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Indoor Residual Spraying Bill Brieger | 19 Jan 2009 02:47 am

Where is IRS most feasible?

In Nigeria’s Rivers State the State’s Malaria Control Coordinator reports on “efforts to roll back malaria in Rivers State, (in which) the state government says it would carry out indoor residual spraying (IRS) to terminate mosquitoes, the causative agent as from this quarter.”

The Coordinator has set up a timeline: “According to her, plans were already underway to purchase and distribute chemicals that would be used for the house-to-house spraying. She also said that if done every six months in the next three years, Rivers State would be free from malaria.”

WHO explains that, “The application of IRS consistently over time in large areas has altered the vector distribution and subsequently the epidemiological pattern of malaria in Botswana, Namibia, South Africa, Swaziland and Zimbabwe.” These are countries with large areas of unstable or epidemic malaria where annual spraying is effective.  Rivers State, Nigeria, as its Malaria Coordinator notes, requires twice a year spraying since it is an area of stable, intense and year-round transmission.

When the US President’s Malaria Inititive planned IRS in Ghana it chose districts in the Northern part of the country where malaria transmission is more seasonal and IRS can be cost-effective when used only once a year. For most of the country PMI is planning to distribute more than a million long lasting insecticide-treated nets as the appropriate strategy.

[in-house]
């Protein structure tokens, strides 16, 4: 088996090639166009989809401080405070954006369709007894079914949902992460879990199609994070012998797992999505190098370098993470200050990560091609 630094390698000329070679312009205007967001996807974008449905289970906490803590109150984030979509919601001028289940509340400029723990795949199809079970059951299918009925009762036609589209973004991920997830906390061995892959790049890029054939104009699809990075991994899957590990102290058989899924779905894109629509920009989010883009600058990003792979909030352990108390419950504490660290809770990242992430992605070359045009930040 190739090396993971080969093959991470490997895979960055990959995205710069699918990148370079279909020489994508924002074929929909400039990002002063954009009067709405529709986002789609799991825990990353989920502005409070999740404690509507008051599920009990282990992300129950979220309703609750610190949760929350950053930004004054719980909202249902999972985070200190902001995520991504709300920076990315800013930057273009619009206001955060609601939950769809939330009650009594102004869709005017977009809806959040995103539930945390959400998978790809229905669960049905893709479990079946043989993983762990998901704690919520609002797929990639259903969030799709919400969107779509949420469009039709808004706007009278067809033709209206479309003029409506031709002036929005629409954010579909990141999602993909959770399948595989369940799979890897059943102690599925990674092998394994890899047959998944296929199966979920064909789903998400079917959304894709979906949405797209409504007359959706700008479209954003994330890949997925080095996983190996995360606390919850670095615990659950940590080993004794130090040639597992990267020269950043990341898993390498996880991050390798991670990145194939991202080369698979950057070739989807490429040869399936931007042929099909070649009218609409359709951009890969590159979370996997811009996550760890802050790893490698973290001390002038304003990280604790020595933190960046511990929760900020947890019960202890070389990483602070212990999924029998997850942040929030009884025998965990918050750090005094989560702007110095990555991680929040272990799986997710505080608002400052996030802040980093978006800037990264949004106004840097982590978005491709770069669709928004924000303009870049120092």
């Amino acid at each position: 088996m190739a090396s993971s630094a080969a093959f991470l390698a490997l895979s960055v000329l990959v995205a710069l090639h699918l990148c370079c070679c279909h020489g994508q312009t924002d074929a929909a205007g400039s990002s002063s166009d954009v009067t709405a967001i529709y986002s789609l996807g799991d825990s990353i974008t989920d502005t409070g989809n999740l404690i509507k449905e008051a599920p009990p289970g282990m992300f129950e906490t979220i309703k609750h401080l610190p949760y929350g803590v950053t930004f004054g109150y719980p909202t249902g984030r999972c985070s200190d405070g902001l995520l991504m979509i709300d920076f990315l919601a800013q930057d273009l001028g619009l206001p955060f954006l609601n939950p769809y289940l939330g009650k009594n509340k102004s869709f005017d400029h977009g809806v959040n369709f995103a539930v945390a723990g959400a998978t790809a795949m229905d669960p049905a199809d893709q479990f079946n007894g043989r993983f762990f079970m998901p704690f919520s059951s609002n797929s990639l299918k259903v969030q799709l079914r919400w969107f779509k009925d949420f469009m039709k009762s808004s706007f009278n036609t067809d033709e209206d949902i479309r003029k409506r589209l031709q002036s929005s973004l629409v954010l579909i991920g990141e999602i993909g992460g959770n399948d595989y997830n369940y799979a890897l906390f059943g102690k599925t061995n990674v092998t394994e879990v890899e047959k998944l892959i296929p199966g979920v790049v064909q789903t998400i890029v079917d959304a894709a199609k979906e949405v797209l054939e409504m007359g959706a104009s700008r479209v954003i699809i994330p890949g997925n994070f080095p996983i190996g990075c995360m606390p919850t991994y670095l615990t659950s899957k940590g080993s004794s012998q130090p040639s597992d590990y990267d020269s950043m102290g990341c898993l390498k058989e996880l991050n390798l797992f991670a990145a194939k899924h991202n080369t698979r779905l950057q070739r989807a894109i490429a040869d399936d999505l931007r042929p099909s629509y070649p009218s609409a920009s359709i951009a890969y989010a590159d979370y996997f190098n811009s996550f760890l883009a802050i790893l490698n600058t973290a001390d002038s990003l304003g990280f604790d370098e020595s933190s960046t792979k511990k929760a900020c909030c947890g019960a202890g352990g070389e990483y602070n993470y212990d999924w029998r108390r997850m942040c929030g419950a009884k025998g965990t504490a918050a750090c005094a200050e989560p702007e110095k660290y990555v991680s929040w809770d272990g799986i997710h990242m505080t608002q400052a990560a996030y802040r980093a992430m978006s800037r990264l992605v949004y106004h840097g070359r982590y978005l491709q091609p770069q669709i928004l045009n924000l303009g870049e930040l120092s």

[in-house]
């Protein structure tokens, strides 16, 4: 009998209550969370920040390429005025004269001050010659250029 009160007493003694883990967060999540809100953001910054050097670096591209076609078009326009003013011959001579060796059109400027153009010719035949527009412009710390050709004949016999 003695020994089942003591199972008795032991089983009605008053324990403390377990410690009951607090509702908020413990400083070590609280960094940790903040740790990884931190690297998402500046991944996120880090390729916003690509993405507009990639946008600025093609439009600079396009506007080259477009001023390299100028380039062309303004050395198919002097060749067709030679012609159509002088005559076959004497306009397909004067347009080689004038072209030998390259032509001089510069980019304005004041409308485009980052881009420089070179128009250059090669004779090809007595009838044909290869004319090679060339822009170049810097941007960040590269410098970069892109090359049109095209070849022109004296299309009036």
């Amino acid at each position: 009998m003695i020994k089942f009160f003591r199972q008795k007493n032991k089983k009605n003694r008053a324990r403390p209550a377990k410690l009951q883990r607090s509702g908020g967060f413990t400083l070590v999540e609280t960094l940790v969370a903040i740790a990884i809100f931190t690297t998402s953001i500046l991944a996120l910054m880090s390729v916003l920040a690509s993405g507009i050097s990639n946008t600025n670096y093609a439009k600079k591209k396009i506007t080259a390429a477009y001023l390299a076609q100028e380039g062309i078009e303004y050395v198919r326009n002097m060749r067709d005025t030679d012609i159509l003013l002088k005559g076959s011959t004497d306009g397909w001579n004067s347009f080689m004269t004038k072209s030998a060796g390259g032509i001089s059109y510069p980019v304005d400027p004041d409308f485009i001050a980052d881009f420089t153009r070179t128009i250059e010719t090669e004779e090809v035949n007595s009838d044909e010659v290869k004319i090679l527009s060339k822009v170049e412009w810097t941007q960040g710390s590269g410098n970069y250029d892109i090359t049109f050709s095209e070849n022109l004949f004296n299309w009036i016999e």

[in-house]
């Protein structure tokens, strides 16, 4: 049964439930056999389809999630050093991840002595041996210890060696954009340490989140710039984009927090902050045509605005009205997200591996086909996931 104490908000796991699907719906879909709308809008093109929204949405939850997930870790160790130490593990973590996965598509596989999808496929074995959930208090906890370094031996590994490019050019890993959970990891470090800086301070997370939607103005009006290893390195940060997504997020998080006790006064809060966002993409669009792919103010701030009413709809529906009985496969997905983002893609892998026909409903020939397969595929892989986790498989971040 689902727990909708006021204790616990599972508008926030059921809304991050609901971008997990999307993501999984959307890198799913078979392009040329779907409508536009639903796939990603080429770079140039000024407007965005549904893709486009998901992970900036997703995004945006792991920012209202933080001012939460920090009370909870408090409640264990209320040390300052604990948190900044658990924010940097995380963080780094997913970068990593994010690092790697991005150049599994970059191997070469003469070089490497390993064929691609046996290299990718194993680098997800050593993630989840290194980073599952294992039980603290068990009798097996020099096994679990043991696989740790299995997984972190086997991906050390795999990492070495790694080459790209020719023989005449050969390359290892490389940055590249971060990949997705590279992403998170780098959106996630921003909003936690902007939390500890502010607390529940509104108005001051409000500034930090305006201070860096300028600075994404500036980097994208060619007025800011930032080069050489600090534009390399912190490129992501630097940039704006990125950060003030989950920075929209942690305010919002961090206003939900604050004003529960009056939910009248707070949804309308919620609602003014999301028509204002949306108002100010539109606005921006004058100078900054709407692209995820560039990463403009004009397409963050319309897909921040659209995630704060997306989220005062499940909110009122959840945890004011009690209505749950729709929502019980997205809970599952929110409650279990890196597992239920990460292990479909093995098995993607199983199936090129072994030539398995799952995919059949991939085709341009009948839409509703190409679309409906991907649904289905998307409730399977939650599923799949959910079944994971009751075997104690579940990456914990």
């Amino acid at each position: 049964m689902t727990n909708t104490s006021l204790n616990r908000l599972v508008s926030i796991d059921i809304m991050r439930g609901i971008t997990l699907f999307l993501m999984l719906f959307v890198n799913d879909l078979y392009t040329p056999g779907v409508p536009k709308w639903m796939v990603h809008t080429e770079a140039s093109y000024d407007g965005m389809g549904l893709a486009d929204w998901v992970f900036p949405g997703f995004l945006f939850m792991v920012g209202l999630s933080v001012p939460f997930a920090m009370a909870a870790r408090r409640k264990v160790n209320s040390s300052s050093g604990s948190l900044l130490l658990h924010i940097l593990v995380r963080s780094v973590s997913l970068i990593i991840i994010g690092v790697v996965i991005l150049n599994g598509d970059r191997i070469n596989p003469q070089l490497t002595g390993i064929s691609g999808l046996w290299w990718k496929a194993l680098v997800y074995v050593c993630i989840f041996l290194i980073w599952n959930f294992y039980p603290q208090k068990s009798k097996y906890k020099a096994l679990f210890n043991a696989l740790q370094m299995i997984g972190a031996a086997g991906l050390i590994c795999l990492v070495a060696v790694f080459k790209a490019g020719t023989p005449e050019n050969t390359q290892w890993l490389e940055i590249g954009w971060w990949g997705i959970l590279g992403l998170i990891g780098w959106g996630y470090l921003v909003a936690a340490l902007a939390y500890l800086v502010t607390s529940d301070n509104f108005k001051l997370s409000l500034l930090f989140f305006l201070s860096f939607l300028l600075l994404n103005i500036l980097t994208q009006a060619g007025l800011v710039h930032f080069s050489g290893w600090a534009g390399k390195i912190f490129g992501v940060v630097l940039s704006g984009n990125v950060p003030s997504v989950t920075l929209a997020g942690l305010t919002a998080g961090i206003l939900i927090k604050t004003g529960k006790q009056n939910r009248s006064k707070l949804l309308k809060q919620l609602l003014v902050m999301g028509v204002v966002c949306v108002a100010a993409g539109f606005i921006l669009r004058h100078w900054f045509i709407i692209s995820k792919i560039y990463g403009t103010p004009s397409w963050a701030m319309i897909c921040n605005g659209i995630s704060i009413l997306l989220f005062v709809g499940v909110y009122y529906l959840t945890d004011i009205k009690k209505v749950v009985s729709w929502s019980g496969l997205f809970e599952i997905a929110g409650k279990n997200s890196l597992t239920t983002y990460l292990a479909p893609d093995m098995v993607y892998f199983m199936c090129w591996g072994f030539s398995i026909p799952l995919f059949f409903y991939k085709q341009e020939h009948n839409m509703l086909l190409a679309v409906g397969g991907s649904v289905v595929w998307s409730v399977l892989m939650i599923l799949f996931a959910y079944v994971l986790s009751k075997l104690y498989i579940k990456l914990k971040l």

The Rivers State effort, while recognizing the need to adapt IRS timing to its ecological/epidemiological setting will still face huge challenges including –

  • dispersed, nearly inaccessible riverine communities
  • coordination among neighboring states where mosquito control efforts may not be as strong
  • ongoing civil disorder wherein “Militants in the Niger Delta attack pipelines and other oil facilities and kidnap foreign oil workers.”

Apparently the State is also relying on the bednet option, and “government had distributed four million insecticide treated bednets during the last immunisation campaign in the state. But this spraying option would ensure that even those who fail to clean their areas get the needed cover.” Nets can be distributed and monitored through a variety of community channels and last for 5 years if used properly.  This might be a safer and more viable vector control option for such a high transmission areas.

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